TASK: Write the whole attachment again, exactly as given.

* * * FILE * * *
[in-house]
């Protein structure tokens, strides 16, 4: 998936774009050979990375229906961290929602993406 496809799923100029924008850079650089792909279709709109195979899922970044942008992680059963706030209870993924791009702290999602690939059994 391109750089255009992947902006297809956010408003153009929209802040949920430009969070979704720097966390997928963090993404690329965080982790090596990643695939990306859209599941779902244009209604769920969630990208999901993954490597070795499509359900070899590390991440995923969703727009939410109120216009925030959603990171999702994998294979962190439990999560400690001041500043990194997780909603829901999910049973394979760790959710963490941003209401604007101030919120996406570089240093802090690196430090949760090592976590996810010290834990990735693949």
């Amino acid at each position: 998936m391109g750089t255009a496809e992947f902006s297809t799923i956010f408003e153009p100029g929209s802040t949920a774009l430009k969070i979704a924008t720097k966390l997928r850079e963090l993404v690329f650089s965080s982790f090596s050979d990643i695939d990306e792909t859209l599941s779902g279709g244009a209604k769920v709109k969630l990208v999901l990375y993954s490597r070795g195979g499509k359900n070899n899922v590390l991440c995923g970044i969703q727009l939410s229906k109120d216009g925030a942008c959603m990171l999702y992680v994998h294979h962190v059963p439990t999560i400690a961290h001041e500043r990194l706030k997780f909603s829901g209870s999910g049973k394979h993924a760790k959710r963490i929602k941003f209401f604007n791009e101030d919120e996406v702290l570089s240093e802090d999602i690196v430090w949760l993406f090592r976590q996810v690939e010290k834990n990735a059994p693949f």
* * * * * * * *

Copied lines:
[in-house]
């Protein structure tokens, strides 16, 4: 998936774009050979990375229906961290929602993406 496809799923100029924008850079650089792909279709709109195979899922970044942008992680059963706030209870993924791009702290999602690939059994 391109750089255009992947902006297809956010408003153009929209802040949920430009969070979704720097966390997928963090993404690329965080982790090596990643695939990306859209599941779902244009209604769920969630990208999901993954490597070795499509359900070899590390991440995923969703727009939410109120216009925030959603990171999702994998294979962190439990999560400690001041500043990194997780909603829901999910049973394979760790959710963490941003209401604007101030919120996406570089240093802090690196430090949760090592976590996810010290834990990735693949």
């Amino acid at each position: 998936m391109g750089t255009a496809e992947f902006s297809t799923i956010f408003e153009p100029g929209s802040t949920a774009l430009k969070i979704a924008t720097k966390l997928r850079e963090l993404v690329f650089s965080s982790f090596s050979d990643i695939d990306e792909t859209l599941s779902g279709g244009a209604k769920v709109k969630l990208v999901l990375y993954s490597r070795g195979g499509k359900n070899n899922v590390l991440c995923g970044i969703q727009l939410s229906k109120d216009g925030a942008c959603m990171l999702y992680v994998h294979h962190v059963p439990t999560i400690a961290h001041e500043r990194l706030k997780f909603s829901g209870s999910g049973k394979h993924a760790k959710r963490i929602k941003f209401f604007n791009e101030d919120e996406v702290l570089s240093e802090d999602i690196v430090w949760l993406f090592r976590q996810v690939e010290k834990n990735a059994p693949f």